To be fair to Intel, the C3000 is a superior product. At the top end it will have 16 core CPUs which are designed for enterprise servers. According to Intel they will have features borrowed from the Xeon line, such as hardware virtualization, and RAS (reliability, availability, and serviceability).
These chips will head to the NAS and IoT markets and they can deal with several parallel data streams. Not as fast as Kaby Lake and Broadwell, they will be placed as reliable workhorses in the network. That is if they don't repeat the problems of the flawed C2000 Atom series of products. These had quality control issues, which Intel claims that it has fixed.
The new line is scheduled to launch in the second half of 2017. The Intel ARK shows a dual-core Atom C3338 with Denverton cores fabbed at 14nm. That SoC will get a 1.5 Ghz base frequency and 2.2 Ghz boost.
Each pair of Denverton cores will have two megabytes of level two cache. The new chips support for up to 128 gigabytes of DDR4-2400 memory and thus include support for 10Gb Ethernet as well as 16 lanes of PCI-Express 3.0 connectivity. Here are the highlights.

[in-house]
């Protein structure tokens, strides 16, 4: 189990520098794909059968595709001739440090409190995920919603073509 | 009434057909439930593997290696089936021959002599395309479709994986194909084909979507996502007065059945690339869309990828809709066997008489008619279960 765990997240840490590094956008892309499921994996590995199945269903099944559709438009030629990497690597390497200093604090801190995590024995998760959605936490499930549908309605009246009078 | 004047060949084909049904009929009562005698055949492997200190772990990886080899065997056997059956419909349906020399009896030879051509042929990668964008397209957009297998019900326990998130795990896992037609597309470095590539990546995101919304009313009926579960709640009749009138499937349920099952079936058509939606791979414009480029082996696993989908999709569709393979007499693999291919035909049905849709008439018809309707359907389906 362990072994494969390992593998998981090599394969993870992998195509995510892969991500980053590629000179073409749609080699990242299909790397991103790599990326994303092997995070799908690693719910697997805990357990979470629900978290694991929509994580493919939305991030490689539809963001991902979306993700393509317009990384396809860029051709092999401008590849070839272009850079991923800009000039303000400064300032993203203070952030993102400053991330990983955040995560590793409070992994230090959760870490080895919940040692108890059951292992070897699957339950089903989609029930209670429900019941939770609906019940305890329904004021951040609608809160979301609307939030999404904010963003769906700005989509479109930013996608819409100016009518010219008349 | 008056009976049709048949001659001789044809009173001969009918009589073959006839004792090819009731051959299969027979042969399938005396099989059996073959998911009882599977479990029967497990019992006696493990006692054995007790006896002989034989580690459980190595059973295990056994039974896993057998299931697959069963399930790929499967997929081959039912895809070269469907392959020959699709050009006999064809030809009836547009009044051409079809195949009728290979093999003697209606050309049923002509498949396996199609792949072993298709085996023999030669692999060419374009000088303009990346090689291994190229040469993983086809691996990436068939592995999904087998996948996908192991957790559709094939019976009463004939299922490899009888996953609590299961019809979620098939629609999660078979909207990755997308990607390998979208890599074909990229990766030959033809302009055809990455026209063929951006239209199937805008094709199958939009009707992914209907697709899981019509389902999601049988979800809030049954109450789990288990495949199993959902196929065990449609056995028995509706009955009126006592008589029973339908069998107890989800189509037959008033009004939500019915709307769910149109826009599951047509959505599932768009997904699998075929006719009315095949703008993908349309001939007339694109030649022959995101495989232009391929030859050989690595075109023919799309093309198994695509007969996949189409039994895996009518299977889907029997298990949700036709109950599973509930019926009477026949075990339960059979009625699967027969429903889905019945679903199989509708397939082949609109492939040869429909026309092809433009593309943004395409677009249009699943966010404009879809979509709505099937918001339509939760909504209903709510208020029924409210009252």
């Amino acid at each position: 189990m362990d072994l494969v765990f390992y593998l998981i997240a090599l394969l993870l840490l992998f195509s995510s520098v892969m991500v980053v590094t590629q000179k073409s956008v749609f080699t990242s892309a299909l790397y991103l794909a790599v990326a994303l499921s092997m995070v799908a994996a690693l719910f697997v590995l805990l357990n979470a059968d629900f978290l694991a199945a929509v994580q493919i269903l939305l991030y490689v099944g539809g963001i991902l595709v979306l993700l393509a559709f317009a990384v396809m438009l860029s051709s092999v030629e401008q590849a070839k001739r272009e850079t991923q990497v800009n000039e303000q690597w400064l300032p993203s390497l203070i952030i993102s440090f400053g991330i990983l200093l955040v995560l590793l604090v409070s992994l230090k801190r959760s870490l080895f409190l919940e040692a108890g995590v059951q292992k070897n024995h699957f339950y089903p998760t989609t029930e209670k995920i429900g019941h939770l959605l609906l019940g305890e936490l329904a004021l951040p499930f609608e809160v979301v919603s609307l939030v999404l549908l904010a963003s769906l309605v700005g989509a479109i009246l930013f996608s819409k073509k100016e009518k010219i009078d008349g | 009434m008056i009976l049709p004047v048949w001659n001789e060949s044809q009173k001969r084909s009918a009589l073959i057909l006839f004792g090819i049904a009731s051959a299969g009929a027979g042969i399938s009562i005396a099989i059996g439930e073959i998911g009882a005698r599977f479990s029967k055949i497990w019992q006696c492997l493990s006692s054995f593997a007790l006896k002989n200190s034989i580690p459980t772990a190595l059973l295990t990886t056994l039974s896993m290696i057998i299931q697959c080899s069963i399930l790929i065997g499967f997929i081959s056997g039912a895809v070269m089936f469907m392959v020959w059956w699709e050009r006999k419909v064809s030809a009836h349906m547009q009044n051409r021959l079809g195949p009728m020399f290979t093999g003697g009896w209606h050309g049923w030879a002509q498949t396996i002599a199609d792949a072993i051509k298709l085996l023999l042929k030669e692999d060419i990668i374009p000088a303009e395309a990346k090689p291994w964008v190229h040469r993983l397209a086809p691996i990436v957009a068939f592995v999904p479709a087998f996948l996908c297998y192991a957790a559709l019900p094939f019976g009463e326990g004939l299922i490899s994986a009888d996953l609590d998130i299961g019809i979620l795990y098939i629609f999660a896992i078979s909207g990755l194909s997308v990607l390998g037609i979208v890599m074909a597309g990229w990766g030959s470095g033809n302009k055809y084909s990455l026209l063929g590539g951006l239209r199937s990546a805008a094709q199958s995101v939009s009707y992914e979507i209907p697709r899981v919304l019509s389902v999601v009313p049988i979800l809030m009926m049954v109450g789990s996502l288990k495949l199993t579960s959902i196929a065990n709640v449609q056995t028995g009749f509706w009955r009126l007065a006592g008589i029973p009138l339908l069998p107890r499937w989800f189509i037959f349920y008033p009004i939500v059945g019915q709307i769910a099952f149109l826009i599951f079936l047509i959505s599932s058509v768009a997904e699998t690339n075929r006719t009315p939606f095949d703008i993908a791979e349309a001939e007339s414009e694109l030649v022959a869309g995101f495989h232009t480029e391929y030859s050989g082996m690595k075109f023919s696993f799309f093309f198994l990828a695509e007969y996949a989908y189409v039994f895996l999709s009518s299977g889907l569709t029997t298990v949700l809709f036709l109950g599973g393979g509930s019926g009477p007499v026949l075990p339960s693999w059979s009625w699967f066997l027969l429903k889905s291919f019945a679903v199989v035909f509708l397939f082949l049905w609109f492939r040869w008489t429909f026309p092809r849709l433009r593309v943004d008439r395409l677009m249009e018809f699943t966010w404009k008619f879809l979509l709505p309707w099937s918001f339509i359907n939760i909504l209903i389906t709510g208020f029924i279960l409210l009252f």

- Thermal design points down to 8.5 watts.
- Enhanced performance from 2 to 16 cores and frequencies from 1.5 Ghz to 2.2 Ghz.
- Built-in hardware virtualisation to enable dynamic provisioning of services as communication service providers extend network functions virtualization to the network edge.
- Intel x86 64-bit software support.
- Integrated Intel QuickAssist technology with up to 20 Gbps of compression/encryption throughput.
- 4 x 10 GbE integrated Intel Ethernet to enable high-speed connectivity to the network.
- ECC memory for data integrity and system reliability through automatic data correction.
- Flexible I/O lanes providing up to 16 SATA 3.0, 16 PCIE3, and 4 USB 3.0.
- Extended temperature range and long-life support for dense network, storage, industrial IoT and autonomous driving environments.